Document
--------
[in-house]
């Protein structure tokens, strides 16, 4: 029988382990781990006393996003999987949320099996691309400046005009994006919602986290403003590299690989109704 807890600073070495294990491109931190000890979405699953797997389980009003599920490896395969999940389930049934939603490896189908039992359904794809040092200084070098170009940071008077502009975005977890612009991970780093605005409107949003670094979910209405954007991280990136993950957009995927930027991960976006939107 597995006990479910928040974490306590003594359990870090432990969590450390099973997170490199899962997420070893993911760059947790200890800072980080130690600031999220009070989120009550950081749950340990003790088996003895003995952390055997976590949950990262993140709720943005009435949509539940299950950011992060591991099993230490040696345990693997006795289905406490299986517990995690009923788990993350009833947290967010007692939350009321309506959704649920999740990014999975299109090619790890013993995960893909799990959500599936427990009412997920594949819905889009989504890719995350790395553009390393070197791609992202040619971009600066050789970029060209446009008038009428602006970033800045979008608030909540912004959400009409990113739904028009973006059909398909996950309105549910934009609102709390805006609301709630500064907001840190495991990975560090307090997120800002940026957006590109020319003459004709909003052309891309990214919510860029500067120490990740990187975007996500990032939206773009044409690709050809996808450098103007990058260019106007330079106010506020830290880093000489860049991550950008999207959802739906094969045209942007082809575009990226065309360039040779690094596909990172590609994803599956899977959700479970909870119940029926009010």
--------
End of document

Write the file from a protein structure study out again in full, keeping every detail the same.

[in-house]
């Protein structure tokens, strides 16, 4: 029988382990781990006393996003999987949320099996691309400046005009994006919602986290403003590299690989109704 807890600073070495294990491109931190000890979405699953797997389980009003599920490896395969999940389930049934939603490896189908039992359904794809040092200084070098170009940071008077502009975005977890612009991970780093605005409107949003670094979910209405954007991280990136993950957009995927930027991960976006939107 597995006990479910928040974490306590003594359990870090432990969590450390099973997170490199899962997420070893993911760059947790200890800072980080130690600031999220009070989120009550950081749950340990003790088996003895003995952390055997976590949950990262993140709720943005009435949509539940299950950011992060591991099993230490040696345990693997006795289905406490299986517990995690009923788990993350009833947290967010007692939350009321309506959704649920999740990014999975299109090619790890013993995960893909799990959500599936427990009412997920594949819905889009989504890719995350790395553009390393070197791609992202040619971009600066050789970029060209446009008038009428602006970033800045979008608030909540912004959400009409990113739904028009973006059909398909996950309105549910934009609102709390805006609301709630500064907001840190495991990975560090307090997120800002940026957006590109020319003459004709909003052309891309990214919510860029500067120490990740990187975007996500990032939206773009044409690709050809996808450098103007990058260019106007330079106010506020830290880093000489860049991550950008999207959802739906094969045209942007082809575009990226065309360039040779690094596909990172590609994803599956899977959700479970909870119940029926009010």